UK ‘could be zero carbon by 2030’
A report outlining what the UK would need to do to reach carbon neutrality over the next 20 years has been published by the Centre for Alternative Technology (CAT).
The study looks at the political and economic challenges that would need to be addressed in order to attain this goal and argues that many of the measures needed would also address other pressing national concerns such as energy security and economic recovery.
It puts energy efficiency and a smart grid at the heart of its proposals, arguing the first thing to tackle is the huge wastage built into the existing system.
“Rather than residing precariously at the end of the peaking pipeline of polluting fossil fuel imports, Britain can head an indigenous renewable energy supply chain powering a lean, re-localised economy,” said a statement accompanying the publication of the report.
“Every field, forest, island, river, coastline, barn or building holds the potential to become an energy and revenue generator, with different technologies appropriate to every scale or location.”
The report, unsurprisingly considering the UK’s favourable wind regime, puts some emphasis on offshore wind turbines as part of the energy mix required to drive down the country’s emissions.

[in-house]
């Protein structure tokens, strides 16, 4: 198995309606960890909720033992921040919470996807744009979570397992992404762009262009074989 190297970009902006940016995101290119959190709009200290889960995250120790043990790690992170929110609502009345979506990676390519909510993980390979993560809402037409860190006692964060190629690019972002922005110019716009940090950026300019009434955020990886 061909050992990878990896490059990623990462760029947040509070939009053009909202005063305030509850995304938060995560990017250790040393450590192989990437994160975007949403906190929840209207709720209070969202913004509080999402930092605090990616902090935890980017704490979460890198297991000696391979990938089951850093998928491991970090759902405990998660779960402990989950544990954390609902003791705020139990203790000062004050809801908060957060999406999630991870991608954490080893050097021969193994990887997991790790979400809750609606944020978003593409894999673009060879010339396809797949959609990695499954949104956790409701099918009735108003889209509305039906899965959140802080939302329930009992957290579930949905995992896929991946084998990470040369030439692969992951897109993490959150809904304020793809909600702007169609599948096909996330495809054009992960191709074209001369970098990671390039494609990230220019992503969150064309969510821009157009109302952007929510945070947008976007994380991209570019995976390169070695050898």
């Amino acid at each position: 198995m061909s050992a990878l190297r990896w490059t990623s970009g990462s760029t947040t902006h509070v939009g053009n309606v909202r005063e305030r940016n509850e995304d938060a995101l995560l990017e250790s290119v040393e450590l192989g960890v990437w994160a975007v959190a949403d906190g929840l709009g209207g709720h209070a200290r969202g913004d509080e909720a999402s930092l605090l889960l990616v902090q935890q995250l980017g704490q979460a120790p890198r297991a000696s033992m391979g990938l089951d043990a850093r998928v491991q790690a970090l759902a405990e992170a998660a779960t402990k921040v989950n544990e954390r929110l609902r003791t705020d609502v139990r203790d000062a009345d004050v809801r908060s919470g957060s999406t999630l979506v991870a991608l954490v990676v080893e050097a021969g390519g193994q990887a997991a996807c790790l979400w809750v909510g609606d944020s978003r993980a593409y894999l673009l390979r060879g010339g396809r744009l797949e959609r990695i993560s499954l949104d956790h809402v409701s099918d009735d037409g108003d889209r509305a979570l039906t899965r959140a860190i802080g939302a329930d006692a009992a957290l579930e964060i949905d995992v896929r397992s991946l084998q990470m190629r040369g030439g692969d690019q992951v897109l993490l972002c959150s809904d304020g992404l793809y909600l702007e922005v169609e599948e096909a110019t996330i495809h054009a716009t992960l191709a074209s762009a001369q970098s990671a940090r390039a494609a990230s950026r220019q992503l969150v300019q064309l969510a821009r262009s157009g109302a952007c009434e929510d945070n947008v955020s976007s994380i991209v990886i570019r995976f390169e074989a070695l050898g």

It also talks of using a much greater share of farmland for energy crops.
The Campaign for the Protection of Rural England (CPRE) responded to the report saying that many policies that are good for the climate are also good for the rural character but urged caution in some areas.
It questioned some of the agricultural policies, accepting there would be a need to reduce livestock numbers but saying it was important not to risk biodiversity and beauty in an effort to drive down carbon.
It also expressed concerns that many areas would see a “move from the familiar pattern of hedgerows and pastures to miscanthus and woodland” if biofuel were relied on to keep the nation moving.
But despite misgivings in some areas, the report has been broadly welcomed by environmental thinkers.
Sir John Houghton, former chair of the IPCC said: “The authors of [this report] present a timescale for action that begins now.
“I commend their imagination with their realism, their integrated view and sense of urgency.”